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 February 1, 1998

Let’s get the facts first

Facts — the state of things as they are: real, actual, true (fact as distinct from fancy), according to Webster’s New World Dictionary.

The definition is easy, but getting real facts are more difficult. Everyone’s view of the facts is different, especially when it comes to the electric utility industry today.

There is a movement across the country to deregulate our industry. But we don’t have the facts we need to know to determine if this is a good idea or not. Yet, some people would have our Colorado General Assembly, now in session, push ahead with major legislation that would forever change how this vitally important industry is operated. And they want our representatives to make these decisions without getting the facts first.

The Colorado Rural Electric Association wants to stop and look at the facts first. We support legislation that would create a study committee to conduct an impartial evaluation of this important public policy issue.

Colorado is not a state in crisis that demands immediate action. Our rates are not unreasonably high. They are in the middle of the rate range in the western United States.

We are not losing growth because of our electric rates. Colorado is the fifth fastest-growing state in the country. Electricity is a critical ingredient in the state’s present and future economic growth.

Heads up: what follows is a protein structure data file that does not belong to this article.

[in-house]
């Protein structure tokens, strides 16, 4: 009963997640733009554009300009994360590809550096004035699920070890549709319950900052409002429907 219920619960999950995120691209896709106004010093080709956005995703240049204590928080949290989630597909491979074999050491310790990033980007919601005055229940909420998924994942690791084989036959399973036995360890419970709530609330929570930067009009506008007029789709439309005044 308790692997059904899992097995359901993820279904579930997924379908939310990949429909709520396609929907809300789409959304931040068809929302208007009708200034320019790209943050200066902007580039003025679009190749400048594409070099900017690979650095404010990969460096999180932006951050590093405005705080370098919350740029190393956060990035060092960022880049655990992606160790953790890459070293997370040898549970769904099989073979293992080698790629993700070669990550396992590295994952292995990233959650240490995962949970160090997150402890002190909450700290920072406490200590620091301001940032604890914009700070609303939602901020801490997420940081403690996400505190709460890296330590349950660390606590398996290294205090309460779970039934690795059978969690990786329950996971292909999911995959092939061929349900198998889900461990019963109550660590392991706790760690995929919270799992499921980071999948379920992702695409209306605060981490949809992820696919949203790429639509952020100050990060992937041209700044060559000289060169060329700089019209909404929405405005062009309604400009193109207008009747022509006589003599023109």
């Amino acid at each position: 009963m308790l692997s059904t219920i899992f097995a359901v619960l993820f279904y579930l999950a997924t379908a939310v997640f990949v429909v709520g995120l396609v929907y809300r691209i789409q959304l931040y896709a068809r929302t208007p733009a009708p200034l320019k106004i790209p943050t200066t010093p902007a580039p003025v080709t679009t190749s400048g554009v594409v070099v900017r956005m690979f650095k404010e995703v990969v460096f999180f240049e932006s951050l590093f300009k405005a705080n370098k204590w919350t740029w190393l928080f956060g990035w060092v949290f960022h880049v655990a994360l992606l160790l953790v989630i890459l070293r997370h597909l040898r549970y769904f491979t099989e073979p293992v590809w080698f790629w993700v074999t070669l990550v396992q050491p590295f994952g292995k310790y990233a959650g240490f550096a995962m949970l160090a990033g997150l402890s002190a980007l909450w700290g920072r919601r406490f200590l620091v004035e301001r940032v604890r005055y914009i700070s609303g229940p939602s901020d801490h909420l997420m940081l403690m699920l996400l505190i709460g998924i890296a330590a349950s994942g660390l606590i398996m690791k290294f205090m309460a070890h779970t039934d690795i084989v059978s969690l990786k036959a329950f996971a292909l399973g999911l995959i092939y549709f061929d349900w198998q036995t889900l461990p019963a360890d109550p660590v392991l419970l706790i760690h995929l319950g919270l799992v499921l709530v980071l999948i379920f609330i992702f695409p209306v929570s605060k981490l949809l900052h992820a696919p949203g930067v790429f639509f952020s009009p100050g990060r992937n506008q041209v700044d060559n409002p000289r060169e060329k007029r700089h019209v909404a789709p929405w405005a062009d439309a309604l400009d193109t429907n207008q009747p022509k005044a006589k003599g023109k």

We need more facts before we jeopardize this important commodity. For instance, what will be the impact of deregulation on residential customers? I have seen studies that show residential bills will increase $28 per month during the first four years with customer choice being implemented. Is this true?

We need an impartial panel that represents an equitable mix of utilities, consumer groups, and others with a stake in the deregulation issue to look at the facts and make a rational recommendation.

The panel needs to look at questions like what would happen to the tax base of our cities and counties with regards to public utility property in a deregulated environment? One study indicates that as the revenue stream to the utility decreases, so does the tax base.

What about how we would treat stranded costs that may be uneconomical to own and operate in a deregulated environment? It is estimated that stranded costs for Colorado utilities are between $1 billion and $10 billion. How would this be paid? Should it be paid? Should it be paid by the consumer, the shareholder, or should it be washed out of the economy through bankruptcies?

Would Colorado consumers lose their low-cost power? Some of the best economic minds say that the power from low-cost states will flow to high-cost states.

What about the impact of restructuring on reliability and quality? I believe that as utilities focus more on the bottom line, there will be less focus on maintenance.

There are too many questions like these to which we do not have answers. I feel strongly that the electrical industry is too critical to “tinker with” in a 120-day legislative session unless everything is based on a fair, comprehensive and objective study.

Ray E. Clifton is executive director of the Colorado Rural Electric Association.

Facts — the state of things as they are: real, actual, true (fact as distinct from fancy), according to Webster’s New World Dictionary.

The definition is easy, but getting real facts are more difficult. Everyone’s view of the facts is different, especially when it comes to the electric utility industry today.

There is a movement across the country to deregulate our industry. But we don’t have the facts we need to know to determine if this is a good idea or not. Yet, some people would have our…

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